In a decision earlier this month, the Second Circuit reinstated disparate treatment and retaliation claims filed by a former New York City, Administration for Children’s Services (“ACS”) Director of its Equal Employment Opportunity Office and held that a plaintiff at the pleading stage “does not need substantial evidence of discriminatory intent” but rather “gets the presumption of discriminatory intent.” Littlejohn v. City of New York, No. 14-1395-CV, 2015 WL 4604250 (2d Cir. Aug. 3, 2015). The District Court granted defendants’ 12(b)(6) motion to dismiss in its entirety on the grounds that she failed to adequately plead her discrimination claims. In the opinion, the Second Circuit closely examined the pleading standards for Title VII discrimination claims and clarified that, at the pleadings stage, the plaintiff does not have to show an ultimate prima facie case of discrimination and gets the benefit of a temporary presumption such that the pleadings must be viewed in the light of most favorable to plaintiff. “The plaintiff cannot reasonably be required to allege more facts in the complaint than the plaintiff would need to defendant’s motion for summary judgment made prior to the defendant’s furnishing of a non-discriminatory justification.”
Significantly, the Circuit Court held that a Title VII plaintiff satisfies the FRCP 8(a)(2) notice pleading standard of “plausibility” under the Supreme Court’s Iqbal decision simply by alleging the prima facie elements of her case. In Iqbal, the Supreme Court said that a plaintiff alleging discrimination must plead “enough facts to state a claim to relief that is plausible on its face.” Ashcroft v. Iqbal, 556 U.S.662, 697 (2009). Looking to the “quartet of cases” led by McDonnell Douglas v. Green, 411 U.S. 792 (1973) as well as Swierkiewsicz v. Sorema, NA, 534 U.S. 506 (2002) and Ashcroft v. Iqbal, 556 U.S.662 (2009), the Second Circuit held that the Iqbal requirement of “plausibility” applies to Title VII complaints of employment discrimination but does not affect the benefit to plaintiffs of the McDonnell framework for burden-shifting between parties, including the temporary presumption in plaintiff’s favor.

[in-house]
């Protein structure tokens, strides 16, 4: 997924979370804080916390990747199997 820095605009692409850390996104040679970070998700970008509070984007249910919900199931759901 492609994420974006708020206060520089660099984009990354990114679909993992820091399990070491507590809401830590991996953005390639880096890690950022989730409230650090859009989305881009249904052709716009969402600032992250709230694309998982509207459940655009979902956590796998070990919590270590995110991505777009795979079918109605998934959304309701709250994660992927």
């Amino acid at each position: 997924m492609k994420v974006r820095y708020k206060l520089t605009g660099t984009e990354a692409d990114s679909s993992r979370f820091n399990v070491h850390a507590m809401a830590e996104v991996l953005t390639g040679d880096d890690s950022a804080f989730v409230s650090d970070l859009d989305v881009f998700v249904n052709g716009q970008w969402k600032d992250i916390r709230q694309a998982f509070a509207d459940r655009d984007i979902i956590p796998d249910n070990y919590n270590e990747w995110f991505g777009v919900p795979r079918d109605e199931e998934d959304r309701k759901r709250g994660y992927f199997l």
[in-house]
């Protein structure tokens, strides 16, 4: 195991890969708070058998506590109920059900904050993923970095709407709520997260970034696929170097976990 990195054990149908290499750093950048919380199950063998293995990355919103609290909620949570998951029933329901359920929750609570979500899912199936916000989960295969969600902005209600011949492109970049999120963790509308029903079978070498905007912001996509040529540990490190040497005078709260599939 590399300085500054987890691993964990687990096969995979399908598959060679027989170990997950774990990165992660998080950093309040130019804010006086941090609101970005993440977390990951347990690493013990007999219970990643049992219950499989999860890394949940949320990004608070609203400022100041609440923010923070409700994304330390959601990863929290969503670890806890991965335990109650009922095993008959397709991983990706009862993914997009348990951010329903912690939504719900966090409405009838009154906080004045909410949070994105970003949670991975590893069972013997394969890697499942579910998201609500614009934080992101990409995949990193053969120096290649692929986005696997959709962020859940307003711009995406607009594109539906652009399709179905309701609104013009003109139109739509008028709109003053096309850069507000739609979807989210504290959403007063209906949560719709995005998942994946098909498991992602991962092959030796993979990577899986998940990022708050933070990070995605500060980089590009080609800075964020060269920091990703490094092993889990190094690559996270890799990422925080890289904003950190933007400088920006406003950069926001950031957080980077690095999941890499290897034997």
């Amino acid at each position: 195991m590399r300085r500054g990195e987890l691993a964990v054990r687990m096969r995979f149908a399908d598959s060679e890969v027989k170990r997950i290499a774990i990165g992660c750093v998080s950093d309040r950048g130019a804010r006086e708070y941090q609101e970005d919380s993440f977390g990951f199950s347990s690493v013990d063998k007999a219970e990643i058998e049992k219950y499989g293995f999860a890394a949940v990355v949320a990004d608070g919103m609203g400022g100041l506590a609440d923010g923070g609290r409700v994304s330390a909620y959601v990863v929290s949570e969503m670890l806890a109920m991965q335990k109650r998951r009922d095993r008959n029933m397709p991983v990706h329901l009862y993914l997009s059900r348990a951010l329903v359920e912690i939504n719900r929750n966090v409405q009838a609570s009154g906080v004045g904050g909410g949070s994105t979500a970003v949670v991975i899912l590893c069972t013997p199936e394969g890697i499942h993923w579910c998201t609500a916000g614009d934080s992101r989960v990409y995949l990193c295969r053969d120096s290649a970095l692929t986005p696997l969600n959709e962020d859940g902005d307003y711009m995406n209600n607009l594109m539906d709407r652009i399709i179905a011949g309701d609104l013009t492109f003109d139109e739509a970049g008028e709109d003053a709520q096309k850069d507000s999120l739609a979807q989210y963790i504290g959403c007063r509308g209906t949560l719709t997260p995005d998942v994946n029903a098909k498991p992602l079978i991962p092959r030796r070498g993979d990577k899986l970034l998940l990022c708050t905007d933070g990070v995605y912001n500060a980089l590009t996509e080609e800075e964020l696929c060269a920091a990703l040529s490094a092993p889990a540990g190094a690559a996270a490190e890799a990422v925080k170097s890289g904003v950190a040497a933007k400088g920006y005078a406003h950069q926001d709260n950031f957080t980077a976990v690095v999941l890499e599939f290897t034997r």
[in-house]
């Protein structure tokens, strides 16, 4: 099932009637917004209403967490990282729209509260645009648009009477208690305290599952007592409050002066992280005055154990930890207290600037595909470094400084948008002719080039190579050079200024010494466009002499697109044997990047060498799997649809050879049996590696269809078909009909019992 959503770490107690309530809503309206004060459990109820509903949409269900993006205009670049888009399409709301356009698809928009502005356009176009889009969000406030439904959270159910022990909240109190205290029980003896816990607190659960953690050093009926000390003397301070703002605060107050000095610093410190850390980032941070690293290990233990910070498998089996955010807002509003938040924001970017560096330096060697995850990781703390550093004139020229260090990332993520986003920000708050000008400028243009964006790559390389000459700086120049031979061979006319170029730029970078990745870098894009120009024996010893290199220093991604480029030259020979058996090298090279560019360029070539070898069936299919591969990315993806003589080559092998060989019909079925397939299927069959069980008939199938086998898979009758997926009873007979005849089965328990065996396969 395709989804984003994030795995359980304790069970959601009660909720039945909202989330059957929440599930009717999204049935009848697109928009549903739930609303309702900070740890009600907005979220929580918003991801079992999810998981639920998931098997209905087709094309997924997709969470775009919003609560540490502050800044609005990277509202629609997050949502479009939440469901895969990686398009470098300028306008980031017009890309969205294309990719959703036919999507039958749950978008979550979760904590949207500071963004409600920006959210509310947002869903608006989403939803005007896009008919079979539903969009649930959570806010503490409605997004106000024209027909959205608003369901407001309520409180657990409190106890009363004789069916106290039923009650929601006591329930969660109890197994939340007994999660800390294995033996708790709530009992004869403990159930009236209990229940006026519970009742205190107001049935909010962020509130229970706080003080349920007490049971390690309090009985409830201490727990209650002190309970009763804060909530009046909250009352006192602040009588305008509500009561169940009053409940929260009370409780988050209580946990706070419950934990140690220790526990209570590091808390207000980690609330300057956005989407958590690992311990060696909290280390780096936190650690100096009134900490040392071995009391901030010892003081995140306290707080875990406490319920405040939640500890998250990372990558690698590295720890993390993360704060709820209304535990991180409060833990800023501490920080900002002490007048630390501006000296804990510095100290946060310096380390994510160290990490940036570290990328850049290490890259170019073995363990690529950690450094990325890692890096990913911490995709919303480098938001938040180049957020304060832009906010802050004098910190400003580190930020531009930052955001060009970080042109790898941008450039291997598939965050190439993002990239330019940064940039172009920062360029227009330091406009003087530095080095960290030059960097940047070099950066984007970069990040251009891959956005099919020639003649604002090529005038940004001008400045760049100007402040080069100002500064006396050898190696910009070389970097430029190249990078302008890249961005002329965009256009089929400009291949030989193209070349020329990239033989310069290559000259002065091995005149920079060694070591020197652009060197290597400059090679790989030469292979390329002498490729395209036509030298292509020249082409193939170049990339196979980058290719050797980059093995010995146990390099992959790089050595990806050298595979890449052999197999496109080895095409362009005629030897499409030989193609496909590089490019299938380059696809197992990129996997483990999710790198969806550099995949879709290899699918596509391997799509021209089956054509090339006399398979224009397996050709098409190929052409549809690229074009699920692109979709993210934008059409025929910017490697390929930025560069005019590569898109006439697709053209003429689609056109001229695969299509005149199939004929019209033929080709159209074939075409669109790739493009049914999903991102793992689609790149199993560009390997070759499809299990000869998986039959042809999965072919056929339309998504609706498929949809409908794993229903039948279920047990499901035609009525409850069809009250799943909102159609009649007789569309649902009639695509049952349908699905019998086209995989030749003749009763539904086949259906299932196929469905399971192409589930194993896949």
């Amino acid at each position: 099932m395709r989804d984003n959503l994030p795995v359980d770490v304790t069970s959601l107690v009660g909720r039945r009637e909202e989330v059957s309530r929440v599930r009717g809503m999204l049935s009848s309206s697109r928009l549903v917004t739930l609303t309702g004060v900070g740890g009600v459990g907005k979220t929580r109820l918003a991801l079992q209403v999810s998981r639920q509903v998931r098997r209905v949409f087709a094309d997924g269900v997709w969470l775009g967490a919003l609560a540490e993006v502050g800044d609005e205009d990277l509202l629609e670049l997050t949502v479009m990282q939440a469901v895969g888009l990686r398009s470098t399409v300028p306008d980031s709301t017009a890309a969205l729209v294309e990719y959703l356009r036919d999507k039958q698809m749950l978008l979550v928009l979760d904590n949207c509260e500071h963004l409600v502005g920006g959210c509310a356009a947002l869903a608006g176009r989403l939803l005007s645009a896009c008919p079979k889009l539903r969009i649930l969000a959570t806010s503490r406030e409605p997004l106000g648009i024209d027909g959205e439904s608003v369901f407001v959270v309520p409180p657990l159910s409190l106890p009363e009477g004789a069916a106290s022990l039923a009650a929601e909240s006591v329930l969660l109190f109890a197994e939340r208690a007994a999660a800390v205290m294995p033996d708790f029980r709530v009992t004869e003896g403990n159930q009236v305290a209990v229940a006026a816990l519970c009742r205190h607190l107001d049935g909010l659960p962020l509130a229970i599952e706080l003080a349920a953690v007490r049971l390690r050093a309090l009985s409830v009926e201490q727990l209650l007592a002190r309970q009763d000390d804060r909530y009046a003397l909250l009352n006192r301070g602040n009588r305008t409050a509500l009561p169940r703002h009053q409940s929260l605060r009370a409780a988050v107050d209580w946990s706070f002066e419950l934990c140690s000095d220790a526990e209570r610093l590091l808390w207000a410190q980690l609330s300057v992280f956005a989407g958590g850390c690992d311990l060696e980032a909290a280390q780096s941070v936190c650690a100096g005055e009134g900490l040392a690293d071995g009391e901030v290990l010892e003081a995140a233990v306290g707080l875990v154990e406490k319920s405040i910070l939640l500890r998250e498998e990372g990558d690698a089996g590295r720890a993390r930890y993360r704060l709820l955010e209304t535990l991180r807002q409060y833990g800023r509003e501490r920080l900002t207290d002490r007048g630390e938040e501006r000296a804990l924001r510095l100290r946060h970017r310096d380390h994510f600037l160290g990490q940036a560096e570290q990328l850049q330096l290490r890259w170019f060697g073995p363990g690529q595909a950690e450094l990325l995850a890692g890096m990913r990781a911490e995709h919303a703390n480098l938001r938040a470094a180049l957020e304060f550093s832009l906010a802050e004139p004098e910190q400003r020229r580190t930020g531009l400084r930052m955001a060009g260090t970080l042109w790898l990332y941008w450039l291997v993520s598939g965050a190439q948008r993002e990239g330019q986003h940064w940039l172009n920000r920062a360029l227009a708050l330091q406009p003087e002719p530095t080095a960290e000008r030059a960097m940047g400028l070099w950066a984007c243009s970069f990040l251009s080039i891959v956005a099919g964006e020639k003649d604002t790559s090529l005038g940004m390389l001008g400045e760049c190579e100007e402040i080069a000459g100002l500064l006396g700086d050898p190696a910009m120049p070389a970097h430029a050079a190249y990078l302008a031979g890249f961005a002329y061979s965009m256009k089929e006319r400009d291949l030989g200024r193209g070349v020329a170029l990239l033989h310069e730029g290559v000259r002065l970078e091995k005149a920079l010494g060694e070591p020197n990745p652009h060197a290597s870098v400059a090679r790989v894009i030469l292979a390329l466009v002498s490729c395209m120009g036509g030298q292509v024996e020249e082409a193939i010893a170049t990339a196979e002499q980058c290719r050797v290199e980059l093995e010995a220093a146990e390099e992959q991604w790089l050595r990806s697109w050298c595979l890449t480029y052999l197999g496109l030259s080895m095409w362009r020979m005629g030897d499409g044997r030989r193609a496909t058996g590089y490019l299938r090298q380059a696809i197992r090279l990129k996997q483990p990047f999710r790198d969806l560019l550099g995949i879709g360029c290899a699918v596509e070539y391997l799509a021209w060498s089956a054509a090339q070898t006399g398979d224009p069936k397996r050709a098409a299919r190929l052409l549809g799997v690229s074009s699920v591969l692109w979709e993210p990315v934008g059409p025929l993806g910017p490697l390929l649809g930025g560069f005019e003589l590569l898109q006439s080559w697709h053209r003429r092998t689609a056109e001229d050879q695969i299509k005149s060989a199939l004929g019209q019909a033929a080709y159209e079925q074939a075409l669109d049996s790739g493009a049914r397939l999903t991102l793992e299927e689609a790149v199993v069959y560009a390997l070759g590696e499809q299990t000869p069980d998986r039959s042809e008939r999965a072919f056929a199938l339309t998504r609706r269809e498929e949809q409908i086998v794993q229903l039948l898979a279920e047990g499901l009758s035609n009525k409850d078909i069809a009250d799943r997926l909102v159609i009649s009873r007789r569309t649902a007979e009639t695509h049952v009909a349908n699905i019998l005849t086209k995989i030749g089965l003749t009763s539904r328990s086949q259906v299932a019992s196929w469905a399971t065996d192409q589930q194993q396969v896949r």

The Circuit Court then considered “…what, in the Title VII context, must be plausibly supported by factual allegations when the plaintiff does not have direct evidence of discriminatory intent at the outset.” The court explained, “absent direct evidence of discrimination, what must be plausibly supported by facts alleged in the complaint is that the plaintiff is a member of a protected class, was qualified, suffered an adverse employment action, and has at least minimal support for the proposition that the employer was motivated by discriminatory intent. The facts alleged must give plausible support to the reduced requirements that arise under McDonnell Douglas in the initial phase of Title VII litigation. The facts required by Iqbal to be alleged in the complaint need not give plausible support to the ultimate question of whether the adverse employment action was attributable to discrimination. They need only give plausible support to a minimal inference of discriminatory motivation.”
Turning to Littlejohn’s retaliation claim, the Circuit Court rejected the application of a so-called “manager rule” that excludes from “protected activity” any EEO opposition that falls within the employee’s scope of duties. Here, the defendants contends that Littlejohn’s complaints of racial discrimination were not protected actions under §704(a) because it was part of Littlejohn’s job responsibilities to investigate complaints of Title VII violations in her role as Director of the EEO office. Unimpressed with this argument, the Second Circuit held that, “[t]o the extent an employee is required as part of her job duties to report or investigate other employees’ complaints of discrimination, such reporting or investigating by itself is not a protected activity under § 704(a)’s…. But if an employee-even one whose job responsibilities involve investigating complaints of discrimination-actively ‘support[s]’ other employees in asserting their Title VII rights or personally ‘complain[s]’ or is ‘critical’ about the ‘discriminatory employment practices’ of her employer, that employee has engaged in a protected activity under § 704(a)’s….”
While the plaintiff will ultimately be required to prove that the employer-defendant engaged in discriminatory or retaliatory conduct, the initial pleadings phase of the case has been notably relaxed for the offended employee-plaintiff. There does seem to be a trend in the legislature and the courts to enlarge the scope of employment practices litigation through stricter regulations, and now greater latitude in this first pleading phase of a case.